SB: How does this impact make you feel?
PK: Grateful. It’s like having a child grow up and do well.
SB: How do you feel about the international aspect of this event – 4 continents, according to your website – seems pretty incredible.
PK: It’s actually 5 continents. I think they forgot there was one in South Africa. I think it’s great that it translates well.
SB: I love the NY Times quote from 2012 regarding being alone and music filling the void… “Advent is about expectation and longing, and I started by asking how that applies to somebody in the big city who, like so many of us, comes from somewhere else. You can be alone here in the middle of eight million people. I felt somehow with music I could put something into that void.” This totally resonated for me, even in a smaller city like Norfolk. Was this a major motivator in the concept?
PK: I think it was but that wasn’t really clear to me until after I wrote the piece. From childhood, the mystery of Christmas, the star in the east and the birth in the night, always had a hold on me. When I made Unsilent Night the feelings of Christmas suddenly aligned with what I was doing artistically in a way that went beyond planning. It was as if it happened in a second. At the time I thought I was making a gift to give to my friends at a big outdoor party.
SB: If you could start all over on this event, knowing what you’ve learned since 1992, what would you change? Or would you not change it all?
PK: Nothing. It was beginner’s luck.
SB: What has been your favorite city to hold the event? And why?
PK: I’ve only been to a fraction of them. There are often half a dozen happening the same day. But they all seem to have a special personality, according to the town and the people in it. New York’s is big and dynamic, San Francisco’s is flamboyant and spirited, Philly’s is modest yet ravishing, and I’ve heard of so many others of all sizes that people told me were moving or beautiful.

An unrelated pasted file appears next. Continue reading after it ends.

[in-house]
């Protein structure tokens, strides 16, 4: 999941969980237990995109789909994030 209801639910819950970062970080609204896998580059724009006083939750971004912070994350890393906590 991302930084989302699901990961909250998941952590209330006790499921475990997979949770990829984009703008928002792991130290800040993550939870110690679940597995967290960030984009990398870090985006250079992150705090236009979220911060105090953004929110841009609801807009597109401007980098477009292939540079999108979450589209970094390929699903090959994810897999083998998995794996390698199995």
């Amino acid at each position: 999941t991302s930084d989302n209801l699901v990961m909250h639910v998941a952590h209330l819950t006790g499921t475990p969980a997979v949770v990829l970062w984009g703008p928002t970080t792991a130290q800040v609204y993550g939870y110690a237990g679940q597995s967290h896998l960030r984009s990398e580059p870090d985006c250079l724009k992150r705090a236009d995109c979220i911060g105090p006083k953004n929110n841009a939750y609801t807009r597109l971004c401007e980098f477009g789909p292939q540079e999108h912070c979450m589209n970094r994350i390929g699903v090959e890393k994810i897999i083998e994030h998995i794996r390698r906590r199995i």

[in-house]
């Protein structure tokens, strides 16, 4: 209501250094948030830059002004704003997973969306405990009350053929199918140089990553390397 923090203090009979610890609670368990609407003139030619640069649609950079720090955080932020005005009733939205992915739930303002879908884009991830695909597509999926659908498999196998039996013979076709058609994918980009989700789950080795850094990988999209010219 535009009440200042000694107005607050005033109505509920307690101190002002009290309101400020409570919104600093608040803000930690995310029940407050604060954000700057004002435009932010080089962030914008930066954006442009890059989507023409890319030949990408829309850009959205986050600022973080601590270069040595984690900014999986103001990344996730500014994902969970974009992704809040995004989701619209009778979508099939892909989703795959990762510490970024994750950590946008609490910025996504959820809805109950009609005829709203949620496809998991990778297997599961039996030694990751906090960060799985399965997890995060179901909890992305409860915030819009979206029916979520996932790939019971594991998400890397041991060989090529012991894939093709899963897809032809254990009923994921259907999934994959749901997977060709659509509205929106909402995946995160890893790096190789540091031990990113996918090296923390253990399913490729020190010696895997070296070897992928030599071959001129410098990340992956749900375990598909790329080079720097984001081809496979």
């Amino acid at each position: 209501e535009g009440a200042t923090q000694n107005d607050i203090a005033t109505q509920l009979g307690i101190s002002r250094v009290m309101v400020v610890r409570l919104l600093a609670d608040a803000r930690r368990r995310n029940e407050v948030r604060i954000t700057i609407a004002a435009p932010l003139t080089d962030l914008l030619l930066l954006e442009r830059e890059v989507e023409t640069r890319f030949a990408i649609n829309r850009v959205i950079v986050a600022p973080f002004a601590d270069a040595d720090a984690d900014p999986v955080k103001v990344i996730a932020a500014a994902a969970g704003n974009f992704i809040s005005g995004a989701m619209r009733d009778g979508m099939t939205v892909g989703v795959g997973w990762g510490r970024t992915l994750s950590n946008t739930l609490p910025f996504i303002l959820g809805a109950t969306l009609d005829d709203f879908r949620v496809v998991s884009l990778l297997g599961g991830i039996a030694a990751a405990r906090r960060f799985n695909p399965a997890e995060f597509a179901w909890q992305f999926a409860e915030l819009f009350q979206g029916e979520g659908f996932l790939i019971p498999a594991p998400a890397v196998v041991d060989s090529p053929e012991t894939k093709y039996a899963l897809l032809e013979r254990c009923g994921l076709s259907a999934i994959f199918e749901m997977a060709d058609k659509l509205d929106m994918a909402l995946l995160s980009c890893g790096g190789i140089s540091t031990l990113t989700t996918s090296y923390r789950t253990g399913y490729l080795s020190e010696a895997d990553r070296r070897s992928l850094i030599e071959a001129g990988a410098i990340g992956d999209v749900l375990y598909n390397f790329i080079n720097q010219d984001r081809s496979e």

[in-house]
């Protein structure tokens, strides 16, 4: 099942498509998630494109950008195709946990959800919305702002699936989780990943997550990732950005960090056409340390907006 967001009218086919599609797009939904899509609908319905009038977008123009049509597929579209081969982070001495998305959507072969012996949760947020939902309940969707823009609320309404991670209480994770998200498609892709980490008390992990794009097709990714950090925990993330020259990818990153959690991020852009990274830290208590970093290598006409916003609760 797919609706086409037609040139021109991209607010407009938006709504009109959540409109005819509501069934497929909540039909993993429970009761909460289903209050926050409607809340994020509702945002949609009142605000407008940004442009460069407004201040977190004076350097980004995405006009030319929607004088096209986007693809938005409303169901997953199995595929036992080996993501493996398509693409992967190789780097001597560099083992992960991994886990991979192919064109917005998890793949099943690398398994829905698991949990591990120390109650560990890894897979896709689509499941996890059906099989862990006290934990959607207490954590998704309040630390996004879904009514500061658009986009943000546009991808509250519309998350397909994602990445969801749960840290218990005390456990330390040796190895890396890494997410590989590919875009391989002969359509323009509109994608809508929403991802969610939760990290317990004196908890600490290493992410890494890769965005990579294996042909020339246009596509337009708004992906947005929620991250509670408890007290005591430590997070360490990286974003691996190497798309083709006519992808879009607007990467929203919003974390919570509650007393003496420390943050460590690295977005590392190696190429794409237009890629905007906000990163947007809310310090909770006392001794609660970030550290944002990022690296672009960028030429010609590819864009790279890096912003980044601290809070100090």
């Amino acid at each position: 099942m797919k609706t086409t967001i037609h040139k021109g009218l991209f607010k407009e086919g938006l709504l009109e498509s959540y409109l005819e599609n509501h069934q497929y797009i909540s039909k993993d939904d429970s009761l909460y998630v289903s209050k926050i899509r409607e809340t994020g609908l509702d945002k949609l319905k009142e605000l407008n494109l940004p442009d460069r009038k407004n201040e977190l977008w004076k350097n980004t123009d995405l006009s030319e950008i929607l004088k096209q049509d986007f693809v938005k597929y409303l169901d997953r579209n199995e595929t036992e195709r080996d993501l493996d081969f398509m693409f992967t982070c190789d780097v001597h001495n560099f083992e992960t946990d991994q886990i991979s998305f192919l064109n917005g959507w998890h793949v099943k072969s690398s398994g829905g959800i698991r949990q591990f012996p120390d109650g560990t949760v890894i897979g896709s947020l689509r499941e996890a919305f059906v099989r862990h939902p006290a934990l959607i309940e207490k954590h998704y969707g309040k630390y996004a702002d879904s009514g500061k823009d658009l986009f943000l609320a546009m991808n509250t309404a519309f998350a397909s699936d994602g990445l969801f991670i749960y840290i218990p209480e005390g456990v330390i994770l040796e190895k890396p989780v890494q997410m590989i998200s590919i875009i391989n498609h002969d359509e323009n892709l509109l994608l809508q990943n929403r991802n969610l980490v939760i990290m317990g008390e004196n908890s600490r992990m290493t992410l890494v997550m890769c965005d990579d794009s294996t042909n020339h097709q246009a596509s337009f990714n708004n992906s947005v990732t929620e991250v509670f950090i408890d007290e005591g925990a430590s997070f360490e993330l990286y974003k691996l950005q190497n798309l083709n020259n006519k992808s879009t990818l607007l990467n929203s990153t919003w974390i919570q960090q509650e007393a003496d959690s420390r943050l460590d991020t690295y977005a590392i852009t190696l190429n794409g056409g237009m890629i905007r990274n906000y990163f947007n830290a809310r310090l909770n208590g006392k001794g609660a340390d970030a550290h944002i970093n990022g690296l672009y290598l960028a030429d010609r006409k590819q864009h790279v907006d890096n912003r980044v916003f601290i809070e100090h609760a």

SB: Where would you love to see the walk that isn’t doing it now?
PK: Some nice warm place that would invite me to lead it.
SB: Favorite composer?
PK: I could never name one more than you would publicly admit to having a favorite child. I’m a constant listener and there are hundreds that I love. Today I was listening to Scott Walker and Giya Kancheli.
SB: Any words of encouragement for emerging artists in your field?
PK: Be brave, work hard and do what you want to do.
Notes on the Recording by Phil Kline
Unsilent Night began with the simplest of aims: I wanted to have a Christmas party. I produced a multichannel tape, recorded the separate strands of the music onto cassettes, got a few dozen friends with boomboxes together and gave them each a cassette. We started them all at once and walked around the Village [in Manhattan], creating a block-long stereo image for an audience which consisted of us and whoever happened to be passing by. It was one of those experiments that worked beyond expectation. The music spread and filled the air in such a way that it was difficult to pinpoint where it was coming from even when in the middle of it. The sound mass seemed alive, blurring and oscillating due to slight variations in speed and pitch, and a constantly evolving polyphony was created in the moving throng as one could hear individual machines suddenly coming into focus, then receding back into the overall cloud of sound. That was December of 1992. Unsilent Nighthas been presented annually since then, with the music changing a bit year by year and the crowds getting much larger.